Saturday, April 4, 2009
Dan Abnett's Horus Rising
I'm actually a little behind on my book reviews, I've yet to weigh in on another Abnett book, Eisenhorn, but more on that later, for now I'll look at Horus Rising.
You've gotta be a fan of 40k, first and foremost. Whereas the Eisenhorn novel I mentioned could be appreciated by a wider fan base, this sci-fi tale is fairly insular and requires a good deal of prerequisite familiarity with the setting. Rogue Trader laid the groundwork of the period, the time of the Horus Heresy, when the mighty Space Marines tore Earth asunder in betrayal and brutal civil war, and although the tale was simple, little else was known. The Emperor of mankind was betrayed by his first 'son' who had become tainted by chaos. Good was to win out, but at a heavy cost, with evil retreating to the shadows of the Warp. It wasn't until the amazing illustrations and even more fluff and back story to come out in the Lost and the Damned sourcebook that the bigger picture of the Heresy took shape. Now, this new series of books of the Heresy itself, a bold endeavor, takes us through many chapters of the entire affair from before the beginning to (presumably) the bitter end.
To a fault, there are a host of characters, almost too many to keep up with throughout the book. At one point you have to just let go, enjoy the ride, and if someone's name pops up later on try to remember where they were mentioned previously. Aptly so, the concentration of characters and events revolve around the Luna Wolves, the chapter of space marines led by the primarch Horus himself. I expected a lot of military space marine action, but was pleasantly surprised that the book didn't rely on it. There were battles, and plenty of descriptive combats that were a joy to read, but the book itself looked at the behind-the-scenes life of the chapter, their captains, and their troopers. It also went into depth on the political machinations of the Imperium and just how a great, century-spanning crusade to reclaim the stars is undertaken by those working on the front lines.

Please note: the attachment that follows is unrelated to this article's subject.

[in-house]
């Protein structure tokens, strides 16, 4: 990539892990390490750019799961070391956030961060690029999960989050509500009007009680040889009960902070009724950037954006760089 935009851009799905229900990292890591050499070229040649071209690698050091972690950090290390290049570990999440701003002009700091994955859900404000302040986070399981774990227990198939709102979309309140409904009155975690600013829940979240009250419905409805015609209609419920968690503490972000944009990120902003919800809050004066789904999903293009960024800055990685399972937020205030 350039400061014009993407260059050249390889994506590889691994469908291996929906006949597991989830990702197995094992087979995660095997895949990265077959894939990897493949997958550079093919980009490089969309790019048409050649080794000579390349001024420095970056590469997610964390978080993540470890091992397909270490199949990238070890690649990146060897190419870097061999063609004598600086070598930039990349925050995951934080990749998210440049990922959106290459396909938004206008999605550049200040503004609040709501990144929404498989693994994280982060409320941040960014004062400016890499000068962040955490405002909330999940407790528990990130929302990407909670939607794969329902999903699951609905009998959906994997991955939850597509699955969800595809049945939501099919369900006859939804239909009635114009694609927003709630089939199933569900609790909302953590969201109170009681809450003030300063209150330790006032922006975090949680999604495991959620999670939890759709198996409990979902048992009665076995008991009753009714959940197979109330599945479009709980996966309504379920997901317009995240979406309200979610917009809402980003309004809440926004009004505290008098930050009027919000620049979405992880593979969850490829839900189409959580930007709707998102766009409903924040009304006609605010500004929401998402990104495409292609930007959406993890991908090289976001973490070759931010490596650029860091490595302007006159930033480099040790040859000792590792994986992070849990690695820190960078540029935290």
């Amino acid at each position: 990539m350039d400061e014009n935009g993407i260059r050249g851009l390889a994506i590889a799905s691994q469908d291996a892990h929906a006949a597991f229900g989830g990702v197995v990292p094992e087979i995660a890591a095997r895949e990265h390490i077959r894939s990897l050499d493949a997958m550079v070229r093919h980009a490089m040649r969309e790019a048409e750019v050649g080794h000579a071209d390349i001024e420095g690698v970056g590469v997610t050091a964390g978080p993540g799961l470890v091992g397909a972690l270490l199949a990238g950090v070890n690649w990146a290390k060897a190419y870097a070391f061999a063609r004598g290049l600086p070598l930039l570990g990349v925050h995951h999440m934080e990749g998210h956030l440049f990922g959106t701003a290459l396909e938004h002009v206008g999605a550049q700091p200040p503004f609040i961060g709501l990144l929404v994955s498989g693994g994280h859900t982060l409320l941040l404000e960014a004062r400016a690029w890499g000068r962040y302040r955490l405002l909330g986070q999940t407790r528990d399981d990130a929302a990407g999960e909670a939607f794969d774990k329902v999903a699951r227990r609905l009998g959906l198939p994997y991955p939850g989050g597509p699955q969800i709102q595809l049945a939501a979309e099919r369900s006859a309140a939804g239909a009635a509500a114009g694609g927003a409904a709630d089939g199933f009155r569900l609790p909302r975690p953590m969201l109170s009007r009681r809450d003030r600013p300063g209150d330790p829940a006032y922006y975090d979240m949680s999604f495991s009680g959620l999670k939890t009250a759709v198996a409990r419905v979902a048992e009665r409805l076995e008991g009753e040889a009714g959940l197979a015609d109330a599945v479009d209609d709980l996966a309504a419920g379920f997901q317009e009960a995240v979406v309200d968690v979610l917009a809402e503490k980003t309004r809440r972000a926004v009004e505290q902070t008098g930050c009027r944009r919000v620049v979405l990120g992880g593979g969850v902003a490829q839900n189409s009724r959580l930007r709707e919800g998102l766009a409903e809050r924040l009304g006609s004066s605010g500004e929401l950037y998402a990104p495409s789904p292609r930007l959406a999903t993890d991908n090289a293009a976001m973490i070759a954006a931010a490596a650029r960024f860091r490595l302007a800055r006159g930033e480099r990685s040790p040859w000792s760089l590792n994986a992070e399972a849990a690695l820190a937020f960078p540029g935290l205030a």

A handful of other marine chapters make their appearance in the book as well, with many "ah ha!" moments along the way, especially in dealing with the primarchs. Not just primarchs either, Abaddon, well before his own turn to chaos has a significant role as one of Horus' captains. Being a Dark Angel player, I know it was always kinda cool when their own primarch, the Lion, was mentioned too, even if briefly. Garviel Loken, captain of the Lunar Wolves tenth company is clearly the protagonist of the book, and it is through his eyes and evolution that we are given all of these glimpses of life and turmoil amidst the stars. An interesting element to the book lies in the contingent of artists, poets, and teachers sent along with the fleet. These Remembrancers are there at the behest of Earth to document the progress of humanity's great crusade.
Unequivocally, the Lunar Wolves, Horus, Loken, et al are the good guys, tromping around the galaxy bringing their bolter justice and level-headed thinking to those wayward planets and systems needing to be reminded of their place in humanity's master plan. Along the way there are flair ups, or red flags, that could be interpreted as possible signs of the pending betrayal you know is coming, but nothing too damning. The characters are handled realistically in their superhuman forms and the development of them, Loken in particular, is refreshing.
It is a fairly long book, I'm a quick reader, but it still took me some time start to finish, in the end however it was well worth it. If you're looking to pick up an action packed, testosterone infused 'battle' book, this is definitely not it. Consequently, if you're looking for a little more information on the Heresy, I would say this is also not the book for you, although it does start you off on that path. If you are however looking for a little bit of all the above, as well as plopping down for the long haul and absorbing this series, then this first book of many will find you well.